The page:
To take a familiar instance: it is but recently that attention has been drawn to the great influence of slight differences in station upon the results of observations of temperature and precipitation. Two thermometers hung but a few hundred yards from each other differ not unfrequently five, sometimes even ten degrees in their readings; [Footnote: Tyndall, in a lecture on Radiation, expresses the opinion that from ten to fifteen per cent. of the heat radiated from the earth is absorbed by aqueous vapor within ten feet of the earth's surface.—Fragments of Science, 3d edition, London, 1871, p. 203. Thermometers at most meteorological stations, when not suspended at points regulated by the mere personal convenience of the observer, are hung from 20 to 40 feet above the ground. In such positions they are less exposed to disturbance from the action of surrounding bodies than at a lower level, and their indications are consequently more uniform; but according to Tyndall's views they do not mark the temperature of the atmospheric stratum in which nearly all the vegetables useful to man, except forest trees, bud and blossom and ripen, and in which a vast majority of the ordinary operations of material life are performed. They give the rise and fall of the mercury at heights arbitrarily taken, without reference to the relations of temperature to human interests, or to any other scientific consideration than a somewhat less liability to accidental disturbance.] and when we are told that the annual fall of rain on the roof of the observatory at Paris is two inches less than on the ground by the side of it, we may see that the height of the rain-gauge above the earth is a point of much consequence in making estimates from its measurements. [Footnote: Careful observations by the late lamented Dallas Bache appeared to show that there is no such difference in the quantity of precipitation falling at slightly different levels as has been generally supposed. The apparent difference was ascribed by Prof. Bache to the irregular distribution of the drops of rain and flakes of snow, exposed, as they are, to local disturbances by the currents of air around the corners of buildings or other accidents of the surface. This consideration much increases the importance of great care in the selection of positions for rain-gauges. But Mr. Bache's conclusions seem not to be accepted by late experimenters in England. See Quarterly Journal of Science for January, 1871, p. 123.]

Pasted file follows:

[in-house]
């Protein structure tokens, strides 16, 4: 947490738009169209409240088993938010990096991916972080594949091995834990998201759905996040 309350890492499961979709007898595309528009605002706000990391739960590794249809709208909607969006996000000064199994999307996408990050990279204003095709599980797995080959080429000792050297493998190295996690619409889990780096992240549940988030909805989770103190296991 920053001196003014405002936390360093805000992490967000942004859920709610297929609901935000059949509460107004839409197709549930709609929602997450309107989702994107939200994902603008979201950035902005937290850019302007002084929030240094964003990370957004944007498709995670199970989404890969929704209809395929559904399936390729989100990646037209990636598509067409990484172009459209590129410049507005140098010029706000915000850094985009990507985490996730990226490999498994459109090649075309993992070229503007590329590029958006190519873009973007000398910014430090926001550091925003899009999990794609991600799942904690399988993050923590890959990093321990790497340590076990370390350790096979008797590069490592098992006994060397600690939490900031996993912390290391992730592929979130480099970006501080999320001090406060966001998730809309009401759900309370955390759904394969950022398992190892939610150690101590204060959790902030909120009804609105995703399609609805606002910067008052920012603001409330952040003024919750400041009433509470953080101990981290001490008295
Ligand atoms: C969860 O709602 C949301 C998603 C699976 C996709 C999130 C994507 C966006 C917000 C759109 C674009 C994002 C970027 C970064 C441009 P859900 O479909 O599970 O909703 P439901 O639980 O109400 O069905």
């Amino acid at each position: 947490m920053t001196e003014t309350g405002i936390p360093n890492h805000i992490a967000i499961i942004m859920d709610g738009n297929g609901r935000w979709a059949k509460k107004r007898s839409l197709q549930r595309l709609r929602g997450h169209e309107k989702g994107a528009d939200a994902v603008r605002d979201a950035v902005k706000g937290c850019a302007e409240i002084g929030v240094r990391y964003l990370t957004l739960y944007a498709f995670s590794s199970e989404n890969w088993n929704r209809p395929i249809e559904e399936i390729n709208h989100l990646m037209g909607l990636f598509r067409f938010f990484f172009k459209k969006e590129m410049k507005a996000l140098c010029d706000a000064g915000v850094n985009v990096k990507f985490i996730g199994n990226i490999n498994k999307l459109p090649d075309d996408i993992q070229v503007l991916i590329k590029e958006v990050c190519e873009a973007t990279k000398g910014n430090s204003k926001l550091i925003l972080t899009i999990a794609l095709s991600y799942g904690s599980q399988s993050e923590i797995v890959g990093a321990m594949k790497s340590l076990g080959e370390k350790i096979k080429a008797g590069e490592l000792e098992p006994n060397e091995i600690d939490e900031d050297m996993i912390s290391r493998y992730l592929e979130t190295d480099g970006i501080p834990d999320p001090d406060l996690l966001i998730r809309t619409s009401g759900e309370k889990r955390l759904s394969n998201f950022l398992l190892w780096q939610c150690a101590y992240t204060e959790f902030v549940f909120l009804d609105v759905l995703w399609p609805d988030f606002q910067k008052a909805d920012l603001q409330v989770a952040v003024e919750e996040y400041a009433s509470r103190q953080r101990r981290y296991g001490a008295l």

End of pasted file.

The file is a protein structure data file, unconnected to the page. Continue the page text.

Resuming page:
The data from which results have been deduced with respect to the hygrometrical and thermometrical conditions, to the climate in short, of different countries, have very often been derived from observations at single points in cities or districts separated by considerable distances. The tendency of errors and accidents to balance each other authorizes us, indeed, to entertain greater confidence than we could otherwise feel in the conclusions drawn from such tables; but it is in the highest degree probable that they would be much modified by more numerous series of observations, at different stations within narrow limits. [Footnote: The nomenclature of meteorology is vague and sometimes equivocal. Not long since, it was suspected that the observers reporting to a scientific institution did not agree in their understanding of the mode of expressing the direction of the wind prescribed by their instructions. It was found, upon inquiry, that very many of them used the names of the compass-points to indicate the quarter FROM which the wind blew, while others employed them to signify the quarter TOWARDS which the atmospheric currents were moving. In some instances, the observers were no longer within the reach of inquiry, and of course their tables of the wind were of no value. "Winds," says Mrs. Somerville, "are named from the points whence they blow, currents exactly the reverse. An easterly wind comes from the east; whereas on easterly current comes from the west, and flows towards the east."—Physical Geography, p. 229.